Whooping cough outbreak hits anti-vax hotspot
A WHOOPING cough outbreak has hit the Gold Coast's anti-vax hotspot with rates of the virus more than triple the average for this time of the year.
In the Scenic Rim 24 cases of pertussis (whooping cough) have been confirmed this year, compared to just a handful of cases in the previous three years.
The outbreak concentrated in Mount Tamborine has prompted a health alert from the Gold Coast Public Health Unit to GPs and childcare providers in the area.
An alert has also been issued to a Mount Tamborine school, after a number of students were diagnosed with the potentially fatal cough.
Gold Coast Health would not confirm which school.
According to the latest data from the Australian Immunisation Register, published in March only 88.14 per cent of Gold Coast hinterland children are fully immunised at five years of age, the second worst rate in the state.
At just 12 months of age the full immunisation rate drops to just 78.71 per cent - the lowest for the age group in Queensland.
A spokeswoman from the Gold Coast Public Health Unit said the increase this year is higher than numbers in 2015 when the region saw a major spike at 21 confirmed diagnosis.
"People with confirmed whooping cough should stay home, rest and recover and avoid public places until they have completed a course of antibiotics," the spokeswoman said.
"Vaccination reduces the risk of serious whooping cough illness."
The mother of a Tamborine Mountain State School student said medical centres had been busy dealing with the symptoms.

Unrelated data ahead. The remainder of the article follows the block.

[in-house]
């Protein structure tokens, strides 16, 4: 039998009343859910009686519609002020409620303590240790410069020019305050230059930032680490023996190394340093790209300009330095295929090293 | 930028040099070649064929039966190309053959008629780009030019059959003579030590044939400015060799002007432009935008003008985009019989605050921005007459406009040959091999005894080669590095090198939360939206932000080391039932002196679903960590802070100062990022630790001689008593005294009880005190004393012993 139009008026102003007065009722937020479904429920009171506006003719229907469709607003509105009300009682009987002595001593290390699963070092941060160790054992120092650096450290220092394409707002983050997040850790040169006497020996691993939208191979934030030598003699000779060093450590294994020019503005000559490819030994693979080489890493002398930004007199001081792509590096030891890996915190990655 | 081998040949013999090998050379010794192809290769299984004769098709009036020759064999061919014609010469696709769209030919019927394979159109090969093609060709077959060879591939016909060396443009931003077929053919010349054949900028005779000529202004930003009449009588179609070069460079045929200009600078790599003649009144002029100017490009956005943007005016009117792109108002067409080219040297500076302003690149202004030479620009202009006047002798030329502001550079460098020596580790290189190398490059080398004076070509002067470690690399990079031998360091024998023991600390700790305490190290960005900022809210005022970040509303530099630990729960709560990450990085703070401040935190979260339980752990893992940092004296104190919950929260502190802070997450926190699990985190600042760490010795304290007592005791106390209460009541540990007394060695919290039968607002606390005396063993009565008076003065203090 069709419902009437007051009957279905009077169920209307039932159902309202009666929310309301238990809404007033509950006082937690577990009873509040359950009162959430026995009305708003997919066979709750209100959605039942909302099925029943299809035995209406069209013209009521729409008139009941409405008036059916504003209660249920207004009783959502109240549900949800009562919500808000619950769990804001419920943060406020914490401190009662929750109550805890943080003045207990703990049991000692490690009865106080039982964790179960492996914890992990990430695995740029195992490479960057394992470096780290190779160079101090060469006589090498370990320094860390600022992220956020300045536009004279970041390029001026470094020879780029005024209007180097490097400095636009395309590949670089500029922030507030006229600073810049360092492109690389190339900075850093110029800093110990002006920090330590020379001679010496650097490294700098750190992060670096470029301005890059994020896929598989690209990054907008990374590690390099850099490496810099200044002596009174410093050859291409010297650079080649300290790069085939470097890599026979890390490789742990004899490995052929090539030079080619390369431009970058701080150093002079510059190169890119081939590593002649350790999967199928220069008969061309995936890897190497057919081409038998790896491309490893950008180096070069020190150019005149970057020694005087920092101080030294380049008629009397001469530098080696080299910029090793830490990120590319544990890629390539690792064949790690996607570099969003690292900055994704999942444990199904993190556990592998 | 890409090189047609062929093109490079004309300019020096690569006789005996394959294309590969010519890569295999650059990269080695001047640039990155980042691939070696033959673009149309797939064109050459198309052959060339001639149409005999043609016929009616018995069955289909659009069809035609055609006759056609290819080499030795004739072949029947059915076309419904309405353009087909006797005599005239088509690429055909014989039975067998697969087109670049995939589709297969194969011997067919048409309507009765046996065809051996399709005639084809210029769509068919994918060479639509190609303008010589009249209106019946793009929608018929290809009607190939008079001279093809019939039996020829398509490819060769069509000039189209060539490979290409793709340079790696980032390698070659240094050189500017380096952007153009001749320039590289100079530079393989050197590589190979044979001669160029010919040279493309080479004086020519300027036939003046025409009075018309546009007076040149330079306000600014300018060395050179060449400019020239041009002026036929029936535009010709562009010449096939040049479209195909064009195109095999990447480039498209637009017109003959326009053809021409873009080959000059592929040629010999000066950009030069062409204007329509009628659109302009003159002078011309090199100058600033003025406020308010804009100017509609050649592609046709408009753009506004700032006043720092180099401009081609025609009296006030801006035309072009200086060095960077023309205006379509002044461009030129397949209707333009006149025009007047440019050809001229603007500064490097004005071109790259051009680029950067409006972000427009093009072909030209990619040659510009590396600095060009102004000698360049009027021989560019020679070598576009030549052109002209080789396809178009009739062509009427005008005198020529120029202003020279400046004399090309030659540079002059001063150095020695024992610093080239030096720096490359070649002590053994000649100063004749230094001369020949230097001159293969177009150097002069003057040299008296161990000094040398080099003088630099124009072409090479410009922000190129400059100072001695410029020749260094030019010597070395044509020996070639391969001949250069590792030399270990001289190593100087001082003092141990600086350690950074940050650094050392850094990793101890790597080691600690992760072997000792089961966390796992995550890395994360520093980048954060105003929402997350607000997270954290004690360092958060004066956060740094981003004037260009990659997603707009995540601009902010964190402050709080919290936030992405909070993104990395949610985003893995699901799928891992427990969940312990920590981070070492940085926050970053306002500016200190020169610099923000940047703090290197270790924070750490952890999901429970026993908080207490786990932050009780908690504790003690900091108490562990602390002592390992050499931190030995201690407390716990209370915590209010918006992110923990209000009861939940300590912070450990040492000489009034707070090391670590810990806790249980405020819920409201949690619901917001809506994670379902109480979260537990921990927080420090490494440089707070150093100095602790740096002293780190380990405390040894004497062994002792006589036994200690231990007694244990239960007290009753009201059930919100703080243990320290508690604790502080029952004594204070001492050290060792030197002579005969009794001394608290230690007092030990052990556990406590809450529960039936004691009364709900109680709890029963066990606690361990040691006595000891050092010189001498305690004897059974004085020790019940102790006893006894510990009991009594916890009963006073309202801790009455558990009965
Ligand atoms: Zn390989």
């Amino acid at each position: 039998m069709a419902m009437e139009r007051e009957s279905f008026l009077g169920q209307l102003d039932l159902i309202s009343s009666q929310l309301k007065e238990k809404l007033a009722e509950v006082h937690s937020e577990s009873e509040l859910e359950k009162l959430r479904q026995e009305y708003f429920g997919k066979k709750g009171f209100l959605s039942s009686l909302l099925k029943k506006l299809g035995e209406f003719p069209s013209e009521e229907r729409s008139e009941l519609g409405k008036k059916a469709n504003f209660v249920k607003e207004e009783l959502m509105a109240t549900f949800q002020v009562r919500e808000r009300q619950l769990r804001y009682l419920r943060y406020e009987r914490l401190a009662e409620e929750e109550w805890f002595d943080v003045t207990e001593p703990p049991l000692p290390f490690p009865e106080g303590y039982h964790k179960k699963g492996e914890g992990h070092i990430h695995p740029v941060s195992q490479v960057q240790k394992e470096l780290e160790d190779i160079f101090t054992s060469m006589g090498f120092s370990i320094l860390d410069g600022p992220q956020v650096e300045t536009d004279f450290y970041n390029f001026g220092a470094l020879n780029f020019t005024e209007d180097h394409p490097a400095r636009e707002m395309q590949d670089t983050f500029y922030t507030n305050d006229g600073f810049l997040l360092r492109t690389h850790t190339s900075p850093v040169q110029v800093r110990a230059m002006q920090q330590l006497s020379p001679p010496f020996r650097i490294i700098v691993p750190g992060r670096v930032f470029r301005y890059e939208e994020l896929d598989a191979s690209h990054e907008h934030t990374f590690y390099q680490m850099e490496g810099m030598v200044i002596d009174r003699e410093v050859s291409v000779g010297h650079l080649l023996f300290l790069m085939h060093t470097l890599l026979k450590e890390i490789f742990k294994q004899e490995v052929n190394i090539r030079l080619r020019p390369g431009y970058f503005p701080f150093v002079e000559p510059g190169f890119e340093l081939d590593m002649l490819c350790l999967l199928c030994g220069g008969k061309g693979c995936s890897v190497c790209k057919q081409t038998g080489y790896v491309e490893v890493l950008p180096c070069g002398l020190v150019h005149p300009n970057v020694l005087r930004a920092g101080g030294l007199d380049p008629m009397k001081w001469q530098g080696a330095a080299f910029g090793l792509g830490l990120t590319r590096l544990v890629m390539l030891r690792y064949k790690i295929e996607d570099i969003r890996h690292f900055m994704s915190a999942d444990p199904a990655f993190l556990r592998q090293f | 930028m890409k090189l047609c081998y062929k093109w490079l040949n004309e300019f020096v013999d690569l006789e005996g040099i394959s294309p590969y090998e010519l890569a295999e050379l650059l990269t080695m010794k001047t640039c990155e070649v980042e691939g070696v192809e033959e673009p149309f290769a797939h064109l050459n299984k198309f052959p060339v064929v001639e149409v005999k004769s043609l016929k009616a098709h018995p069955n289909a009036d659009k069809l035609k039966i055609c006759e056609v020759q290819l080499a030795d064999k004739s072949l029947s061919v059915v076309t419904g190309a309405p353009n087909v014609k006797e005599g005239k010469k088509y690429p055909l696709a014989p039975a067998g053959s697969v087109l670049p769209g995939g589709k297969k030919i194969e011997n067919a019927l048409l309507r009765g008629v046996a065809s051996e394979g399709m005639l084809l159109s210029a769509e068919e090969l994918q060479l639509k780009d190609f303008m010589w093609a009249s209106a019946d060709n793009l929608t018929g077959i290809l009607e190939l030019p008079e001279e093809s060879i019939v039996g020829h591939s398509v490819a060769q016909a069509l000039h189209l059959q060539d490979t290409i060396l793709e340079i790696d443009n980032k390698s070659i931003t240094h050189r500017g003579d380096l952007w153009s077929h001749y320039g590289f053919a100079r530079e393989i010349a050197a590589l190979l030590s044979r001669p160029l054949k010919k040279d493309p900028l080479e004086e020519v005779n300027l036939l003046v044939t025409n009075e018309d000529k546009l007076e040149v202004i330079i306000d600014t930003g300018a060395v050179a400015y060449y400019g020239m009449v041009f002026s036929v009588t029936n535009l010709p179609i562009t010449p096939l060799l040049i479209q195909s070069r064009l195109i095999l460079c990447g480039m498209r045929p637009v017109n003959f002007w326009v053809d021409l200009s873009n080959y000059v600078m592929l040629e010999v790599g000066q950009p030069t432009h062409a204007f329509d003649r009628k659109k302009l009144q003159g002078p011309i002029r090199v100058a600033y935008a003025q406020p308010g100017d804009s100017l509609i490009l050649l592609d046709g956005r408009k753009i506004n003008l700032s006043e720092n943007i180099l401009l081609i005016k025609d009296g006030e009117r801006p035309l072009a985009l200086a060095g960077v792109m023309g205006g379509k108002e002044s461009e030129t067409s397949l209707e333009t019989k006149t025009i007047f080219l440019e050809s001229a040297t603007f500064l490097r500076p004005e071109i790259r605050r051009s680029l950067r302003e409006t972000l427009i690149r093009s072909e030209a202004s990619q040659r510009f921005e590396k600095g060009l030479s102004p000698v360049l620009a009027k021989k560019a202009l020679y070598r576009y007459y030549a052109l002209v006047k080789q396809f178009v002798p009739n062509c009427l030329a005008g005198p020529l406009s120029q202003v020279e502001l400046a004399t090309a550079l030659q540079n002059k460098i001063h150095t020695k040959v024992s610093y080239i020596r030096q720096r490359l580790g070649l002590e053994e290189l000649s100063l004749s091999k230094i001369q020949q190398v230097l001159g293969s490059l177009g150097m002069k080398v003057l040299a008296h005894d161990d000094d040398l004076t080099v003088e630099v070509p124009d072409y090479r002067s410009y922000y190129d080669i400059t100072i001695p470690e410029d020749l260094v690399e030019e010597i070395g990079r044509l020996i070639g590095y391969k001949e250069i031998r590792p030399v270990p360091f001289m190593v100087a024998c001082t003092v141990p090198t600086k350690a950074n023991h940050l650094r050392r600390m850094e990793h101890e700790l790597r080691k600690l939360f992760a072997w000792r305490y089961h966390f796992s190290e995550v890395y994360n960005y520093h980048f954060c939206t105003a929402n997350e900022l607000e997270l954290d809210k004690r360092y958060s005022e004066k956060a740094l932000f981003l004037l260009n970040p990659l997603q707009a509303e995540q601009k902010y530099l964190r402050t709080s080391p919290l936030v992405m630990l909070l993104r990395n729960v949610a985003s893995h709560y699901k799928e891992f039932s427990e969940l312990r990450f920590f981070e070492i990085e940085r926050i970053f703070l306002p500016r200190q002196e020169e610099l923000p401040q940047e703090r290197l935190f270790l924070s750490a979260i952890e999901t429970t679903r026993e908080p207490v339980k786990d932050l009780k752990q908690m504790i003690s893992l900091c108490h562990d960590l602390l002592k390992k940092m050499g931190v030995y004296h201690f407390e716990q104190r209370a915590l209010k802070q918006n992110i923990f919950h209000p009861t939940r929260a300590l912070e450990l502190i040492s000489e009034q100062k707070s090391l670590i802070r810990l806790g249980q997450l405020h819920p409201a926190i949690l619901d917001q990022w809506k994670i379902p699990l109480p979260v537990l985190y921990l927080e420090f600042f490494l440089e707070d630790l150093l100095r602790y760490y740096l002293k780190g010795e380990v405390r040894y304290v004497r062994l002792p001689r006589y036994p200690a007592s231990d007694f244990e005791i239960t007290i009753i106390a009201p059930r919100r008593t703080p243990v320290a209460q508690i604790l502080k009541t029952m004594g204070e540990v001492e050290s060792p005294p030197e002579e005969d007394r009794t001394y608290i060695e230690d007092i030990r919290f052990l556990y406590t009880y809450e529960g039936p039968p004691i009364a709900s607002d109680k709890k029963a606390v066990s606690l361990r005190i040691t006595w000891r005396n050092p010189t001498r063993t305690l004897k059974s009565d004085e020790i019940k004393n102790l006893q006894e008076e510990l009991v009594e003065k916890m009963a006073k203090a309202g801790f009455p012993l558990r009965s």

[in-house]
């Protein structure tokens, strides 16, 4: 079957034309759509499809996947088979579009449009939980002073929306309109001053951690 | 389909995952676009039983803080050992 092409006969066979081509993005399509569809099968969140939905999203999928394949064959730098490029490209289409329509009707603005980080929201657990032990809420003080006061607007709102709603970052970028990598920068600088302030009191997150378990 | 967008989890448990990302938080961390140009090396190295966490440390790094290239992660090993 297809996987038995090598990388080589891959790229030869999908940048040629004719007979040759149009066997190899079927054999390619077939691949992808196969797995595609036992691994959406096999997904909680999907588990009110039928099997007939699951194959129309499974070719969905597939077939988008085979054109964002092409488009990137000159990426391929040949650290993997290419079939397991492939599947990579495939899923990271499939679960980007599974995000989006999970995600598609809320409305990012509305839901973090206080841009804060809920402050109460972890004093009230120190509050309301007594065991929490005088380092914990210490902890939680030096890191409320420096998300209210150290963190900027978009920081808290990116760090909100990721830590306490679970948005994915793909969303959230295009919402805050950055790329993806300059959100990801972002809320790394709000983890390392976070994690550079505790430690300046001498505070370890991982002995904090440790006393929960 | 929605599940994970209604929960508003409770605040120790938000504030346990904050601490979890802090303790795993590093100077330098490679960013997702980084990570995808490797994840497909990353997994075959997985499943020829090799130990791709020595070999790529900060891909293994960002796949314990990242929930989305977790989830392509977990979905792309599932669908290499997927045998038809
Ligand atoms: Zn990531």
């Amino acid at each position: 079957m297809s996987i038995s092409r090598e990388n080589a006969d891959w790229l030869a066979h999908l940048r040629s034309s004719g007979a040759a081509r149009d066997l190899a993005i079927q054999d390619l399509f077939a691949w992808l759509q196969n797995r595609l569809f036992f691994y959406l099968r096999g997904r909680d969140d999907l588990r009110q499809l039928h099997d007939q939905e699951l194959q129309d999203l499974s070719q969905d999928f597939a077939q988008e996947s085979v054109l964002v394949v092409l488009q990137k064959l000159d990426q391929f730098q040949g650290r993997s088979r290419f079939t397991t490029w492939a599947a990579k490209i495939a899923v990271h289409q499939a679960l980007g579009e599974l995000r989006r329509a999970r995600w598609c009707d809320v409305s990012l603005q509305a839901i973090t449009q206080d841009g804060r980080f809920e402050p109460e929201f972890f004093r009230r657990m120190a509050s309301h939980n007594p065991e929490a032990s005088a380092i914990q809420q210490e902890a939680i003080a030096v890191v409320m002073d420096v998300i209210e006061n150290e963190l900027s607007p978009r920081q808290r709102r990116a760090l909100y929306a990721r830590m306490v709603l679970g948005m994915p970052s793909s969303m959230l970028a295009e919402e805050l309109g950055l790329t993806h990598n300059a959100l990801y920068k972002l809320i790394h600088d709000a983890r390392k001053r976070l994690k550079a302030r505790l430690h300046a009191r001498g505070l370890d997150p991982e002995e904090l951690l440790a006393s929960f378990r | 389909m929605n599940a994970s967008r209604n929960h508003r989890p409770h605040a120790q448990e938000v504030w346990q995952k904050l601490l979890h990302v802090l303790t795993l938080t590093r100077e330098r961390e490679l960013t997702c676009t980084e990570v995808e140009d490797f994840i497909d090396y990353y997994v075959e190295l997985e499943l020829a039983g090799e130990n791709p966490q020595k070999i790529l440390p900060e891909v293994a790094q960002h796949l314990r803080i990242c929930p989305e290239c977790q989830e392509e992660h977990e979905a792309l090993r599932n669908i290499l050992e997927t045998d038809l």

"There are a few kids at the school who are not vaccinated," the woman said.
"I've had enough. Every week there are three or four more kids coming out of the school sick and they come back to school too early.
"People are walking around pregnant and they are surrounded by kids with whooping cough and they don't even know."
Whooping cough is a highly infectious bacterial infection that can be life threatening for babies and can cause a coughing illness among older children and adults.
It often starts like a cold with a runny nose, sneezing and tiredness over several days, and then the characteristic coughing bouts develop.
For adolescents and adults, the infection may only cause a persistent cough.
However, for babies and young children, whooping cough can be life threatening.
Most hospitalisations and deaths occur in babies less than six months of age.
According to a 2016 report from the Australian Institute of Health and Welfare, 1 in 125 babies under the age of 6 months with whooping cough dies from pneumonia or brain damage.